Region: Port-au-Prince, Haïti
Sensor: Landsat-7 & RADARSAT-2
Acquisition date: January 20, 2010
Risk estimate of the propagation of mosquitoes (Aedes aegypti) spreading the dengue fever in the Léogane region.
An earthquake of magnitude 7,3 on the Richter scale occurred in Haiti on January 12th, 2010 at 16:53 hrs, local time. In the aftermath, many buildings and houses, potential shelters for the population, either collapsed or were greatly damaged. With the rainy season approaching soon, the risk of the spread of water-borne diseases is likely to increase, notably with the hatch of mosquito larvae. Dengue fever, a potentially deadly viral infection, is transmitted to humans by mosquitos (Aedes anegypti), whose larvae grow mainly in stagnant waters and expand in urban and semi-urban areas.
An image captured on January 20th, 2010, by Canadian satellite RADARSAT-2 combined to an image from Landsat-7 (2005) satellite, provides a mapping of those areas at risk of the potential spread of dengue fever. Based on these satellite images, a map of those areas most at risk are clearly identified in red. These predictions are made based on the analysis of information gathered from the two satellite images which includes data such as topography, slopes, areas of stagnant water, river beds, and land use. This map of potential risk areas could be used by humanitarian organizations who are working on the ground.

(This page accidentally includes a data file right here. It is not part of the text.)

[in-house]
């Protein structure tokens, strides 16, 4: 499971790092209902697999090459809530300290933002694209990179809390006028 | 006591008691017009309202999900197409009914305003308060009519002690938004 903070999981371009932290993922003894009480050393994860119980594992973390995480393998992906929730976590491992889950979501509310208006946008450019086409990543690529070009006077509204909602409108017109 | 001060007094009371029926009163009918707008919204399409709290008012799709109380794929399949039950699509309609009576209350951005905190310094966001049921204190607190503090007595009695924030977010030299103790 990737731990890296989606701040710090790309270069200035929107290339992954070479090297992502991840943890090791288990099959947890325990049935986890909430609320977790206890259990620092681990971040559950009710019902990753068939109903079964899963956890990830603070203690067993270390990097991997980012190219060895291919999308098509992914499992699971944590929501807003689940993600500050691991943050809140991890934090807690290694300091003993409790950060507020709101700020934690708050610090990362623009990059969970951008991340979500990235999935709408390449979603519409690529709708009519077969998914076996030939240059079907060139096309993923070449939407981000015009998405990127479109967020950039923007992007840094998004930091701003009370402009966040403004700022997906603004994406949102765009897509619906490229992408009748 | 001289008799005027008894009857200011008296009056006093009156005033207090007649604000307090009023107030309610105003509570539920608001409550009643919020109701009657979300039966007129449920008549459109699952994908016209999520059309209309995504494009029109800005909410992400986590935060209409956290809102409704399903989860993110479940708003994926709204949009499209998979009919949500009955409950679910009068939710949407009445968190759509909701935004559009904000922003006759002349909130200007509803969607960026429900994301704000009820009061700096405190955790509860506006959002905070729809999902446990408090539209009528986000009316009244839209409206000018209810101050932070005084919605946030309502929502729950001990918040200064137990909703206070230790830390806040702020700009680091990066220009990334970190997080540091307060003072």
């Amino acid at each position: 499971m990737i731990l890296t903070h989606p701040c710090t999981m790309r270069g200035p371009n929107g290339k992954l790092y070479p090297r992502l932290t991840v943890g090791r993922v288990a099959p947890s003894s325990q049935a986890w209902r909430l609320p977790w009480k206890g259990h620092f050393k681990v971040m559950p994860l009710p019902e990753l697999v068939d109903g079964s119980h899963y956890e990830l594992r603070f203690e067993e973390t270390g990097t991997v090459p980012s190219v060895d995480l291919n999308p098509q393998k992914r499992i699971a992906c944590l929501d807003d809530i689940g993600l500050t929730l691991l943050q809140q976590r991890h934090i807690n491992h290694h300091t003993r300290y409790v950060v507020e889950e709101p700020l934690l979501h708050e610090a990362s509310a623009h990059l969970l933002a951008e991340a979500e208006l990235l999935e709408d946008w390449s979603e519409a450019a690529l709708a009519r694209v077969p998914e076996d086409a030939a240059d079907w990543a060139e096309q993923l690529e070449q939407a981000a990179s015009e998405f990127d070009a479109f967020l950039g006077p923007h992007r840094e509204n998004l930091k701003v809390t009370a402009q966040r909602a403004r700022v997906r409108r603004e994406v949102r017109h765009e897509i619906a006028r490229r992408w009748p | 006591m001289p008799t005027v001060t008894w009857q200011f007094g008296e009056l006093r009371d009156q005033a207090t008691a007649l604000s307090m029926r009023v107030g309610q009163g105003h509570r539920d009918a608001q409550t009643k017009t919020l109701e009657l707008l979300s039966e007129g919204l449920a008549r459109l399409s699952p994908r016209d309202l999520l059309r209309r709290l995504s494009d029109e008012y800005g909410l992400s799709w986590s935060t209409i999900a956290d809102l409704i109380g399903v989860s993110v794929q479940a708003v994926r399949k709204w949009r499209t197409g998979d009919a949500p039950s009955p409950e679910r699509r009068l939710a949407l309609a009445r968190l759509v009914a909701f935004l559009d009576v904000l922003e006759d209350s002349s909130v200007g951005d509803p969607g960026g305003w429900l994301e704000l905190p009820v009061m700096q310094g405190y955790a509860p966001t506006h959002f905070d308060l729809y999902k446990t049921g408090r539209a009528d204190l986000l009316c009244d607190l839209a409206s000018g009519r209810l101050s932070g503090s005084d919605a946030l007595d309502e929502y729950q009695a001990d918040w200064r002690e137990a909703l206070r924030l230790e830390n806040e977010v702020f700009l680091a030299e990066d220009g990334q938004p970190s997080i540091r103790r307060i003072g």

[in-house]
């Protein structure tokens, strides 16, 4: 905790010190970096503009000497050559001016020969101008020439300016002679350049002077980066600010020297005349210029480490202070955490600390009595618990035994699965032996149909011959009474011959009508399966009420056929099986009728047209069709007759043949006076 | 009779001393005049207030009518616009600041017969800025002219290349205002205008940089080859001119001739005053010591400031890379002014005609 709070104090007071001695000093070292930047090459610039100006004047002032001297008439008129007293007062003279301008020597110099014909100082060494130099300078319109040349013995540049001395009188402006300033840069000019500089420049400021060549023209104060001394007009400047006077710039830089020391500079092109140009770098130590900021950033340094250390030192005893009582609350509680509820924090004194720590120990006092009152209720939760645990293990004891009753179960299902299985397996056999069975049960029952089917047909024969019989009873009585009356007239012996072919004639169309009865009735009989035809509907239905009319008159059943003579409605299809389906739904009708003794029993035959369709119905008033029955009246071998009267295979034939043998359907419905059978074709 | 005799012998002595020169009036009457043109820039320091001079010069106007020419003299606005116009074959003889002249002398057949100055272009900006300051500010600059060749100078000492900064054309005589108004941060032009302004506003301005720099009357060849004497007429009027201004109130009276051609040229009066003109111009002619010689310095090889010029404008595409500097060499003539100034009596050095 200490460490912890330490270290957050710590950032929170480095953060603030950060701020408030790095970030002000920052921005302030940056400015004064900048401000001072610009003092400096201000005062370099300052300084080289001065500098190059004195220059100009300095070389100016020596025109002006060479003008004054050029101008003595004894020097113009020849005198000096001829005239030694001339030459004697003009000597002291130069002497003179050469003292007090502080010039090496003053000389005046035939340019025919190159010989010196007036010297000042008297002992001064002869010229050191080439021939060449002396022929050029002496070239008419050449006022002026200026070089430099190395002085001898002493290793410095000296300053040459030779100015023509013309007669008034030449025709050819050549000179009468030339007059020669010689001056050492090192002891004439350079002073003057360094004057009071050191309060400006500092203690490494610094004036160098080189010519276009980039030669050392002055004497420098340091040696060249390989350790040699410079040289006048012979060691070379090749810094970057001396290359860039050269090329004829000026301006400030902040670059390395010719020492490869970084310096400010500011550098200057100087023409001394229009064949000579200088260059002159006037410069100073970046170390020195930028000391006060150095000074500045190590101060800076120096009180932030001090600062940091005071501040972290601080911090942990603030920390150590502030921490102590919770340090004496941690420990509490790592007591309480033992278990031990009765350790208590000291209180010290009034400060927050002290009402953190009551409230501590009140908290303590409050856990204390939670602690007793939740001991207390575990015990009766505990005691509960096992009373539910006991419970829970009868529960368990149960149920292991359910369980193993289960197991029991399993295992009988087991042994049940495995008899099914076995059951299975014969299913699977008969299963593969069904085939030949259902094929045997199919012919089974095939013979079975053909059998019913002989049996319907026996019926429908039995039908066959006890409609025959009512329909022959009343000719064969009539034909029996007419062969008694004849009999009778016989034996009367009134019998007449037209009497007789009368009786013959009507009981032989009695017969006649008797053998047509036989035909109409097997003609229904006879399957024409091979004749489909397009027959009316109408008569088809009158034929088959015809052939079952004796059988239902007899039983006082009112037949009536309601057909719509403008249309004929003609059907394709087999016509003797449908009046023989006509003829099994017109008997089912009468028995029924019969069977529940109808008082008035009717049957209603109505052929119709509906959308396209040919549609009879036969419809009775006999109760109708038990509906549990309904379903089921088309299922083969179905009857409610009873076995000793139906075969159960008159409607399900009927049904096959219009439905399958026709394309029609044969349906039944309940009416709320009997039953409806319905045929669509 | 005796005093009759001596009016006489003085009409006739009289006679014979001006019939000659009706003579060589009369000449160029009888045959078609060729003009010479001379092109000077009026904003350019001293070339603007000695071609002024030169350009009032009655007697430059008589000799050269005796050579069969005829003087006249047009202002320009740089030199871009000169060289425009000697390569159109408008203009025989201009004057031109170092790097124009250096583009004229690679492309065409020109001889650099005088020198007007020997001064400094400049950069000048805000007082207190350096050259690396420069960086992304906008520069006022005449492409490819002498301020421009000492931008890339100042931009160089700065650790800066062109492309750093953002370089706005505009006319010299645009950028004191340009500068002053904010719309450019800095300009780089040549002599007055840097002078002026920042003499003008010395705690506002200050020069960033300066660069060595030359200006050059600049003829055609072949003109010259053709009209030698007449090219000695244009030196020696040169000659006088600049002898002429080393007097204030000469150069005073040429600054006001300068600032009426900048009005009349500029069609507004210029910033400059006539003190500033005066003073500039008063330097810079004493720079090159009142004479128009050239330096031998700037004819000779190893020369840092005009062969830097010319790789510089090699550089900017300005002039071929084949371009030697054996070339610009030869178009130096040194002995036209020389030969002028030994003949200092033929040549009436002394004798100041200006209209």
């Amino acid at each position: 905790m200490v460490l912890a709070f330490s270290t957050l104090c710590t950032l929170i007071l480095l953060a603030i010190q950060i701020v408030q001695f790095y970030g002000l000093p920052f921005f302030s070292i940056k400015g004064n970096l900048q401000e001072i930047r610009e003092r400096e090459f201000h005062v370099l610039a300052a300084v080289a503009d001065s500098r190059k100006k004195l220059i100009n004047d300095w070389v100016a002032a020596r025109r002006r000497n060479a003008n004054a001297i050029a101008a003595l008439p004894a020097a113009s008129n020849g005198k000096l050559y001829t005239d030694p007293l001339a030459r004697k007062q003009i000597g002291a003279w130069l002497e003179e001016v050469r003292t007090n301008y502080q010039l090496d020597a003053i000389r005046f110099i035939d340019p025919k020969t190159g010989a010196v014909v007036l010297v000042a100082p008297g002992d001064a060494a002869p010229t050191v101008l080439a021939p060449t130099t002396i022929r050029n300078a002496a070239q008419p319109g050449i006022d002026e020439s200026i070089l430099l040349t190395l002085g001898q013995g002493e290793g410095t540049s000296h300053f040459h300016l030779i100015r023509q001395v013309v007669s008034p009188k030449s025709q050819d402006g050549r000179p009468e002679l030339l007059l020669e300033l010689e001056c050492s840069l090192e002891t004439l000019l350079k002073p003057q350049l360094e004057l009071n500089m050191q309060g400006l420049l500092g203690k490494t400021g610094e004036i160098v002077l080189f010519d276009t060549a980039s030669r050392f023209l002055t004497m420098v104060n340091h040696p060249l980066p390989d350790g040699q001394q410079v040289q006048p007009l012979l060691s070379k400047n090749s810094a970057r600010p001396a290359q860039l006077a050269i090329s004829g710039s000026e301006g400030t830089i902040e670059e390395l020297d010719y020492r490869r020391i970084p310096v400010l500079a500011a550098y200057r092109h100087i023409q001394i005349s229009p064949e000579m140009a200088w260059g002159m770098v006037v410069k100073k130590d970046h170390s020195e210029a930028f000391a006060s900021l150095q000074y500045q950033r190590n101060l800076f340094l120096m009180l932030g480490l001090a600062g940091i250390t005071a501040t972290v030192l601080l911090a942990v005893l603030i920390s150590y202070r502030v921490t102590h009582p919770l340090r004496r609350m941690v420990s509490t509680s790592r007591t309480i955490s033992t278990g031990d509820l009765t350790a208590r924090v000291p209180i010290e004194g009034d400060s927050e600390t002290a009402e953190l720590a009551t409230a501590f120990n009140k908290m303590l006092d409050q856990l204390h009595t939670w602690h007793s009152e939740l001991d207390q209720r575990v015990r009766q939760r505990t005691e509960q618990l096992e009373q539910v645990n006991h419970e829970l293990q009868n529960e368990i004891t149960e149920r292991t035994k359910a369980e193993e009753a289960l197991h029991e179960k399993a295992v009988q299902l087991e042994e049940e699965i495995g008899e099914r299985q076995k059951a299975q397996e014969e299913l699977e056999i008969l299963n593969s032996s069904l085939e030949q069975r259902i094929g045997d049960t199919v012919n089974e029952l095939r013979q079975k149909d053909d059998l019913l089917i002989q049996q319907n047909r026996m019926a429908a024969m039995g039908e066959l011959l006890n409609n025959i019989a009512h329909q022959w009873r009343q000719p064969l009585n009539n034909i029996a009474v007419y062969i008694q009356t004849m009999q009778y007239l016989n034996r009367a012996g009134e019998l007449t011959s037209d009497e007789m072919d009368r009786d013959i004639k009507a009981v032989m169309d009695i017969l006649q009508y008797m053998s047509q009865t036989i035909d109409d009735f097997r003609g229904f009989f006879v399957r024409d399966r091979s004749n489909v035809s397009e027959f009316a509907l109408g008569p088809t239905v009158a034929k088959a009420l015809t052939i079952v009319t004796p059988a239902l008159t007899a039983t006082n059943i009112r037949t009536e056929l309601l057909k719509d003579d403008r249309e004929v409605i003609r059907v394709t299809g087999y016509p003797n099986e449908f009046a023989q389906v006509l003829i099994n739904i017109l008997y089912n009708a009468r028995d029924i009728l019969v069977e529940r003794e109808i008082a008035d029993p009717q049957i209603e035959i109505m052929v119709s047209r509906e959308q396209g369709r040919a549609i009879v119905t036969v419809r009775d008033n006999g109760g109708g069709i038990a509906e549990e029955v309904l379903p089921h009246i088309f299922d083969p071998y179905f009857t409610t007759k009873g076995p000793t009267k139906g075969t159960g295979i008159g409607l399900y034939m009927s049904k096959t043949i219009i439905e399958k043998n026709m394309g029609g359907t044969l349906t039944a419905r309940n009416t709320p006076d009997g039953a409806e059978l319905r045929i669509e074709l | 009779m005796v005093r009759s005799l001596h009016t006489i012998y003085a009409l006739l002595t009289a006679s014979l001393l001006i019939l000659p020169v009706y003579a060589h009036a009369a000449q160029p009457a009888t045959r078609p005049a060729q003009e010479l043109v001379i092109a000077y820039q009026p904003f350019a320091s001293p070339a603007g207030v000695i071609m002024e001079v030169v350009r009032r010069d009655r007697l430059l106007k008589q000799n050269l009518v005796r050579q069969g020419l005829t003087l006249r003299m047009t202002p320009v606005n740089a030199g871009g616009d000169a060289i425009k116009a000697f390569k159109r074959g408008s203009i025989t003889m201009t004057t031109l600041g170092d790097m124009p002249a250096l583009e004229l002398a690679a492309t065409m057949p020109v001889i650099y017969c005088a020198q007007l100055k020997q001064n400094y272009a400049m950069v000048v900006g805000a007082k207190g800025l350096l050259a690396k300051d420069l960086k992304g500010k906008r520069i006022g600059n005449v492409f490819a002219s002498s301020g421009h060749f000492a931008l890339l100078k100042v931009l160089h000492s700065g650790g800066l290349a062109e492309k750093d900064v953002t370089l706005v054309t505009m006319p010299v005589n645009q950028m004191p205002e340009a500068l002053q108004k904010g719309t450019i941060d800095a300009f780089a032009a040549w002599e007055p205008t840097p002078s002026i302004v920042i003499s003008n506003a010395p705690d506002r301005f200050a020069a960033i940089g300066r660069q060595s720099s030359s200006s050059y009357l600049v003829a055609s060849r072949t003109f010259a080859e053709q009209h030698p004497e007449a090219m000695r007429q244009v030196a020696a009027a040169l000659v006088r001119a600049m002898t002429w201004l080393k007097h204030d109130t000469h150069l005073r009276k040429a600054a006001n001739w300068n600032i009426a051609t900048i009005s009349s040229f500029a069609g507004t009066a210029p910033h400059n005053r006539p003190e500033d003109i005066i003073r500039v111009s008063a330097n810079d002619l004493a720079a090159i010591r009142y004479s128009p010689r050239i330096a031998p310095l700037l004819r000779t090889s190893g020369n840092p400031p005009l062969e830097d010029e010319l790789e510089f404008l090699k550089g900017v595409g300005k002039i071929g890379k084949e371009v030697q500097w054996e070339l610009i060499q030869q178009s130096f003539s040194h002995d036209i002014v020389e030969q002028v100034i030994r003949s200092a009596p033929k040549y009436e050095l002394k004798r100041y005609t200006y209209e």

This disaster management product was developed by the Canadian company VIASAT GeoTechnologies, with the support of the Earth Observation Applications and Utilizations Division of the Canadian Space Agency.